January is where movies go to die, quietly and in shame. The “January dump.”
The post-holidays new year box office is a notoriously barren land. There are the holdover hits from the holiday movie season (see: Avatar 2) and perhaps an opportunistic mid-budget horror primed to take advantage of the quiet (see: M3gan), but generally speaking a January release is the worst thing that can happen to your movie besides being Batgirl-ed. A January release date says, “we’ve given up, let’s just get this over with.”
Another thing that says, “we’ve given up, let’s just get this over with,” is releasing a movie entitled simply Plane, and it is at the top of the list of reasons why this new action-thriller starring Gerard Butler might just be the January-est movie ever made.
Plane is the nth variation of the everyman dad-hero action flick that Butler has made his niche, following closely in the footsteps of such predecessors as Angel Has Fallen (et al.), Greenland, and Geostorm. This time around, the hero of the hour is named Brodie Torrance, and in the clunky opening scenes the film is keen for you to understand three things: he is Scottish, proudly scrappy, and he has a daughter. He is also a widower, for depth. For some extra flair, Butler even gets to go with his natural Scottish accent. Did I mention Brodie is Scottish? Plane really hammers in this point in the opening minutes, although there are times later on when Butler himself seems to forget. Look, the man may be actually Scottish, but the accent goes up and down even more than the titular aircraft. And in case you are wondering—yes, every character name in this film sounds like it came out of a Tom Clancy name generator. Moving on.
Torrance has one last Singapore-to-Tokyo flight to finish before meeting his daughter in Maui for New Year’s Day. There’s inclement weather anticipated en route, but he flies for penny-pinching Trailblazer airlines—think Spirit mixed with Ryanair and a dash of Southwest sass—so they order him to fly through the storm as taking a detour would add $12K in fuel costs. This corporate logic is perhaps one of the most realistic moments of the movie, except for the part where the airline doesn’t just cancel the flight with only 14 passengers on it anticipated to hit dangerous weather, but I digress.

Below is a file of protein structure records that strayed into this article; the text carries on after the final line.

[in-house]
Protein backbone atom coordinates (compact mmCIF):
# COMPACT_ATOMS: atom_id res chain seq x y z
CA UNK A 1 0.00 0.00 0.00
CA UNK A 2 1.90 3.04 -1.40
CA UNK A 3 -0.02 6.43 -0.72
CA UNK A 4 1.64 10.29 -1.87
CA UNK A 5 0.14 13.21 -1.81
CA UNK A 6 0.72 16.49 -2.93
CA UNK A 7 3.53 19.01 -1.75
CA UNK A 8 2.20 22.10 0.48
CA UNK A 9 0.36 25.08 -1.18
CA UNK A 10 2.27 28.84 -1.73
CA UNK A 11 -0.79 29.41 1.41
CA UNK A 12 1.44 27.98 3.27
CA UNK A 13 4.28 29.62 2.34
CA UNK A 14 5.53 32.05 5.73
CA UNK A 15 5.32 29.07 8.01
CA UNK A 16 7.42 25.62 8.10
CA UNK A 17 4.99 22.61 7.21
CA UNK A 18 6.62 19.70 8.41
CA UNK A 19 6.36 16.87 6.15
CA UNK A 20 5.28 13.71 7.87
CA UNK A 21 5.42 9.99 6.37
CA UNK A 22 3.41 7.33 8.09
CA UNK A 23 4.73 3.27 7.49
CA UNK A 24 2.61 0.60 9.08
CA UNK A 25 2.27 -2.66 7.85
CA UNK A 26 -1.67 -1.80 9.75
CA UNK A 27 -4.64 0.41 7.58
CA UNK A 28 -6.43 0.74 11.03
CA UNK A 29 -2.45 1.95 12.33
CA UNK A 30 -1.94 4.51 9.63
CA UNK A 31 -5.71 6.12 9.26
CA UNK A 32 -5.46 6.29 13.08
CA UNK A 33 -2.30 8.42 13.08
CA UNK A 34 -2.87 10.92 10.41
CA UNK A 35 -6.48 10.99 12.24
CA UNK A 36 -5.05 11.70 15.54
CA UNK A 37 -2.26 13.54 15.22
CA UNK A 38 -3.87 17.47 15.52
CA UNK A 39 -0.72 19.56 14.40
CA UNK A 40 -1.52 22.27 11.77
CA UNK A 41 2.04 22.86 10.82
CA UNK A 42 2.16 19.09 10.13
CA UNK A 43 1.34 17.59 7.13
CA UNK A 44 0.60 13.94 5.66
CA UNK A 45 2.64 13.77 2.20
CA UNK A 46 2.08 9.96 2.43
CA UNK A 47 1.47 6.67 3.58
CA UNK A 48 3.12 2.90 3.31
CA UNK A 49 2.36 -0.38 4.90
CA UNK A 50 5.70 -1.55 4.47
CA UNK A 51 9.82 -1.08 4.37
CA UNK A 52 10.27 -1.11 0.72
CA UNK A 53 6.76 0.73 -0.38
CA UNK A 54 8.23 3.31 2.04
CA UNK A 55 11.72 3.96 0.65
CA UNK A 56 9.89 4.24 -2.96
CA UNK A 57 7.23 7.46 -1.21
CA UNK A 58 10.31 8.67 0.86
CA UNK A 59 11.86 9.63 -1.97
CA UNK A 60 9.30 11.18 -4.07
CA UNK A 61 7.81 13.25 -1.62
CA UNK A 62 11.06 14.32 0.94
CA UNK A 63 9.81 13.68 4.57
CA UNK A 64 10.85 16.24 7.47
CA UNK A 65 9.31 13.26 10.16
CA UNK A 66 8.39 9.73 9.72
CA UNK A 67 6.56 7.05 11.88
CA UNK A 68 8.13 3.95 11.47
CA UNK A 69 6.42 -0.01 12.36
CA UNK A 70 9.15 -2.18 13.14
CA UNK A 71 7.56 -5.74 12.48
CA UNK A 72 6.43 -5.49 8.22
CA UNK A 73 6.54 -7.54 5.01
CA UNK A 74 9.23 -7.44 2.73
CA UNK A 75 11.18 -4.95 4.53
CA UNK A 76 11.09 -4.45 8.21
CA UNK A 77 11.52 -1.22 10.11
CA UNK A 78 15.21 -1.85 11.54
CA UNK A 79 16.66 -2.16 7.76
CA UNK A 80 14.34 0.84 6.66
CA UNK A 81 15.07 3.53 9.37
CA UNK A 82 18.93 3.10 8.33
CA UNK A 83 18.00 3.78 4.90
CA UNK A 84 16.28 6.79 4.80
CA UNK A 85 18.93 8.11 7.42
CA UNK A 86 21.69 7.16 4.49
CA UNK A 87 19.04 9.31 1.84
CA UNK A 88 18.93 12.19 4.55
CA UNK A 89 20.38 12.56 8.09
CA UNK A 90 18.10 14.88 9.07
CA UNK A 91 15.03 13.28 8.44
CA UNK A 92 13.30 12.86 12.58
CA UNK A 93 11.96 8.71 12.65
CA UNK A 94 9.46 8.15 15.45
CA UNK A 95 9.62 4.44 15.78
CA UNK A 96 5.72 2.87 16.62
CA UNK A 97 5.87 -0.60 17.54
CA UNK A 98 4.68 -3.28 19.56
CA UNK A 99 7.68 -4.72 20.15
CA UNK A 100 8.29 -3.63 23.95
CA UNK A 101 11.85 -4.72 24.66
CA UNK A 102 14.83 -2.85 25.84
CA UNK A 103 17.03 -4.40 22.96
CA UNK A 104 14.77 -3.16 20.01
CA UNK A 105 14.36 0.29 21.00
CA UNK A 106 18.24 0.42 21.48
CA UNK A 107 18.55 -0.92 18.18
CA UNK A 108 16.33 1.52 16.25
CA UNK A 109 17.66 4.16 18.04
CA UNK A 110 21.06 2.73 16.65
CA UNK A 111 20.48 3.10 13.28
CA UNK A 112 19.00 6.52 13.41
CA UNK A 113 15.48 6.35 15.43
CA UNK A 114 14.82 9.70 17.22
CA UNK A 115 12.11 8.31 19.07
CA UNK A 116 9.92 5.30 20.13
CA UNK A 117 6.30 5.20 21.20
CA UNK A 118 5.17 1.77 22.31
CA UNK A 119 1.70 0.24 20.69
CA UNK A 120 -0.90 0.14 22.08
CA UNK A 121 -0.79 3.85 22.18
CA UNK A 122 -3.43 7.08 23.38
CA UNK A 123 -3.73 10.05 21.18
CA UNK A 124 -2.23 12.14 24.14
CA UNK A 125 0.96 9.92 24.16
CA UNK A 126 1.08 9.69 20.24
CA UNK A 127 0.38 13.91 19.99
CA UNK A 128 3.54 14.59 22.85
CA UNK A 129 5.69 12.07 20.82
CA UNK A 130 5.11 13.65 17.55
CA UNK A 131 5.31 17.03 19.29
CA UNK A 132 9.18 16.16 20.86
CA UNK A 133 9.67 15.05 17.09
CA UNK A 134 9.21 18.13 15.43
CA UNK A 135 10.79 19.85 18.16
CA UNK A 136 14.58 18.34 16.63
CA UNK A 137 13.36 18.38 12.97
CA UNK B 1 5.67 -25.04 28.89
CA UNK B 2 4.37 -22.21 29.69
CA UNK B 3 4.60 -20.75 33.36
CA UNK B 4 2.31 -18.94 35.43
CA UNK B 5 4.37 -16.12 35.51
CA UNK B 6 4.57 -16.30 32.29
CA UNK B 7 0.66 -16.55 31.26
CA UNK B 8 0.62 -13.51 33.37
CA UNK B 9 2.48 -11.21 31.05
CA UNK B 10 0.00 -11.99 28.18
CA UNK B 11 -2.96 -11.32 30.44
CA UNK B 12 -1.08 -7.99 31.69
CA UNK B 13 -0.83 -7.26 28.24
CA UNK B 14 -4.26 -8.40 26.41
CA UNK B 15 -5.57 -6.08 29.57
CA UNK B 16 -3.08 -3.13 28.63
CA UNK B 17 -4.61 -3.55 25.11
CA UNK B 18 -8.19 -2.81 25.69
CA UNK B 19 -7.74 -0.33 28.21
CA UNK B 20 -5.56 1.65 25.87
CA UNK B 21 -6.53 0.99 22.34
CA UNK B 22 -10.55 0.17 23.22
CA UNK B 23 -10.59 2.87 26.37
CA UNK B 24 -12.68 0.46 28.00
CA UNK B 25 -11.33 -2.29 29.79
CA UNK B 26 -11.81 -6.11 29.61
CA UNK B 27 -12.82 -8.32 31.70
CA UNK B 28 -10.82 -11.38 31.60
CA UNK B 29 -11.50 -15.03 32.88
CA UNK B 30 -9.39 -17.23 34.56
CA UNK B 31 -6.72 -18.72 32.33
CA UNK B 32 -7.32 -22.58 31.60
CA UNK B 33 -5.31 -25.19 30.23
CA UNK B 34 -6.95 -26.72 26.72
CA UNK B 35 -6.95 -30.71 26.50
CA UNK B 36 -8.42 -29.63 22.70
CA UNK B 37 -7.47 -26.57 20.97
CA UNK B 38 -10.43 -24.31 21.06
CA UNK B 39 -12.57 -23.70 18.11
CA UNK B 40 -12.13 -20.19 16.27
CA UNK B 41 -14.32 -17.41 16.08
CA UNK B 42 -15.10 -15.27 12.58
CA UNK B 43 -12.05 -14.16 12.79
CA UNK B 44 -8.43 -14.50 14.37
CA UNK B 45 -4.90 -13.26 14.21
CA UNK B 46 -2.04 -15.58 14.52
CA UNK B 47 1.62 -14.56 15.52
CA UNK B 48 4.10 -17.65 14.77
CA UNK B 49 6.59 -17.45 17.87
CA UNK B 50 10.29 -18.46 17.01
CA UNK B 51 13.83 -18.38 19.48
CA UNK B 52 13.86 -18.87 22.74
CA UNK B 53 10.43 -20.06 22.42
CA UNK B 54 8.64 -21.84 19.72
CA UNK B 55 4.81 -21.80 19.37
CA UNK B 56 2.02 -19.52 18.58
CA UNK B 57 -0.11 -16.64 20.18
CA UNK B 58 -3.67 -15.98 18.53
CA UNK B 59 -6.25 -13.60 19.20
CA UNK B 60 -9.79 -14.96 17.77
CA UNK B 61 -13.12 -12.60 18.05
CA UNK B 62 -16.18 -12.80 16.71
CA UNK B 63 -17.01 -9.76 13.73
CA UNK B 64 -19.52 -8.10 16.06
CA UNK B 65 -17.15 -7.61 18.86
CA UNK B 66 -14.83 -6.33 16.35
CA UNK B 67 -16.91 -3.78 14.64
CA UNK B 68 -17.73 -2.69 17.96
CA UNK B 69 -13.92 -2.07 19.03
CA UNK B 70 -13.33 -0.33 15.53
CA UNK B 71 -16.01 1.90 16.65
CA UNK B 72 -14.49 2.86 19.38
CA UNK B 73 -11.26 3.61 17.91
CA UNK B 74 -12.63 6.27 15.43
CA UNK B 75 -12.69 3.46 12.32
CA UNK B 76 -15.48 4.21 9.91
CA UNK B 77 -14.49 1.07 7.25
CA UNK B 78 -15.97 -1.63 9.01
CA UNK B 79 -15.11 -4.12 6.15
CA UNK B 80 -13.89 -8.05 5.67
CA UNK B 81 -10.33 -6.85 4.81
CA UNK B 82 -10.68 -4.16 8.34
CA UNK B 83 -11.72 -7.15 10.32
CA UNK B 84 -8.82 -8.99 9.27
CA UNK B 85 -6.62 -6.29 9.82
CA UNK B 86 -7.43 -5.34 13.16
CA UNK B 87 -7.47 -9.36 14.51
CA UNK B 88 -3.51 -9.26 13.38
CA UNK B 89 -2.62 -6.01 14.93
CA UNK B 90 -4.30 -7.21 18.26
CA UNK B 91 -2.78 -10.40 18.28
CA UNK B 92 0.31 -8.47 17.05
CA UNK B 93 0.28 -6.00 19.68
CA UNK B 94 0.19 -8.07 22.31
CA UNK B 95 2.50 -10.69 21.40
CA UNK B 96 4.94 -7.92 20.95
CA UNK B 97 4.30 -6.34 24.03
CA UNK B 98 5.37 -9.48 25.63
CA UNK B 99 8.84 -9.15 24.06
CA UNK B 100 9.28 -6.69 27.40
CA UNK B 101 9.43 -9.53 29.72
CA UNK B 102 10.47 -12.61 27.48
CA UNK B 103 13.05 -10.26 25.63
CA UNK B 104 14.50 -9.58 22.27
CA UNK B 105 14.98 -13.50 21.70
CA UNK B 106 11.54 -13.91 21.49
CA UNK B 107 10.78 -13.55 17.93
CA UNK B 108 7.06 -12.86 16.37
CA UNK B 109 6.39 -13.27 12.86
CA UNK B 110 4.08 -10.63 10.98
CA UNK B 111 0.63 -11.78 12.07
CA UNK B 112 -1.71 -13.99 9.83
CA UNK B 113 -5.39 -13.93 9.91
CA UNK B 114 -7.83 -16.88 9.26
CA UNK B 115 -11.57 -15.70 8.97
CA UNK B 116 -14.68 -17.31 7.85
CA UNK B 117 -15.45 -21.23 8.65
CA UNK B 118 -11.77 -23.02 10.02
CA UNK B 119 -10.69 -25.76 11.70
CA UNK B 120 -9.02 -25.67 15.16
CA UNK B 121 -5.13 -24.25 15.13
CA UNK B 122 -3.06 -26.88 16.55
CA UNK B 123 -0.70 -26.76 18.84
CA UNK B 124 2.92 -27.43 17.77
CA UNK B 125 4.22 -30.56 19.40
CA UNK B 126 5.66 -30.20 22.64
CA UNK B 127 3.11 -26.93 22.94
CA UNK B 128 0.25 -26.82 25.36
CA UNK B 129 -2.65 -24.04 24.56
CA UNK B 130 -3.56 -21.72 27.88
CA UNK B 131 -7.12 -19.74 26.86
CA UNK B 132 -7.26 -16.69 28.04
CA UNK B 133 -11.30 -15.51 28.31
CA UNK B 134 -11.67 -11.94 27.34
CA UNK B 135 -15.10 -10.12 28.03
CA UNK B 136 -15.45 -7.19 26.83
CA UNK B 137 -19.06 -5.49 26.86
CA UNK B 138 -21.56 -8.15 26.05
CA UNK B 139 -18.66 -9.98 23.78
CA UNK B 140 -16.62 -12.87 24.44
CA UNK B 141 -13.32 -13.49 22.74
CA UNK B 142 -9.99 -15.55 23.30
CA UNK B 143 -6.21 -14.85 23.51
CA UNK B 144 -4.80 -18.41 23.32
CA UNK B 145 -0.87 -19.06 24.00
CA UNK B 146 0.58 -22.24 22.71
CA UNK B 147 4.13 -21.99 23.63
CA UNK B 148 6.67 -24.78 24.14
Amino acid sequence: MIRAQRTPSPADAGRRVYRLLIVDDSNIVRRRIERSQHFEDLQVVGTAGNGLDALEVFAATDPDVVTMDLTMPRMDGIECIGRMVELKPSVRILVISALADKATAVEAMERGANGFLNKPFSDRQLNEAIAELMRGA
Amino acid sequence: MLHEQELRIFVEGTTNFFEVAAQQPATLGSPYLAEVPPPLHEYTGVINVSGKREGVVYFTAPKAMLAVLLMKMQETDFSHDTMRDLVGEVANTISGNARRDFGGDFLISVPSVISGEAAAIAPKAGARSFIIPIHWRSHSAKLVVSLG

Anyway—plane hits storm, lightning hits plane, plane goes crash on an island in the Philippines run by a poorly defined anti-government militia group keen on kidnapping all the passengers for ransom. To add some spice to the mix, one of these passengers is convicted murderer Louis Gaspare (Mike Colter), in the process of being extradited by the FBI. But don’t be worried, civilians, he’s got an armed police escort. (Spoiler alert - armed escort is too dumb to live and dies leaving his seat to retrieve his dropped cell phone while the plane is actively crashing.)
Beyond Gaspare, there is Blonde Girl, Brunette Girl, Bald Guy #1 (knockoff Jason Statham), Bald Guy #2 (other), and The Rest. We also cannot forget friendly family-man copilot Dele (Yoson An) and flight-attendant-vaguely-reminiscent-of-Olivia-Benson, Bonnie (Daniella Pineda). This is not the sort of film where characters or relationships have arcs, this is the sort of film where supporting players are lucky if they have a trait, singular. The militant group doesn’t have a distinctive personal trait between them collectively.
Plane is difficult to review because using words with more than two syllables or otherwise above a second-grade reading level just feels wrong, like serving Capri-Sun in a wine glass. Perhaps it’s best to give the plot thusly: plane goes thud. Cars vroom-vroom. Big gun bang-bang. Pow-wham-bam. Splat.
Under the direction of French filmmaker Jean-François Richet, perhaps best known to US audiences for the unneeded and unwanted 2005 Assault on Precinct 13 remake, Plane is an unattractive but viscerally effective film. There is little here to admire for the eye, absolutely nothing for the brain, but plenty to appeal to the id, even while looking uglier and cheaper than $50 million ever should. Charles Cumming and J.P. Davis, meanwhile, are given shared blame for the script. And we’re not going to discuss any further than that because there is truly nothing there to discuss.
Plane is the sort of movie your dad will put on when flipping through channels and you’ll ask him, “haven’t you seen this one before?” He’ll insist he hasn’t. But then, maybe half an hour later, there will be a particularly big “bang” or “boom” and suddenly his brow will furrow, and he’ll go, “wait, actually, I have seen this one before.” He will still proceed to re-watch the whole thing anyway. And then repeat this whole process in a couple years’ time.
In sum, this is a movie called Plane, starring Gerard Butler. It is exactly what you think it is. If that sounds like a venture you would enjoy, you will. If that sounds like your worst nightmare, you will also not be surprised. It is that stupidly, entertainingly simple.
Plane is now playing in theaters.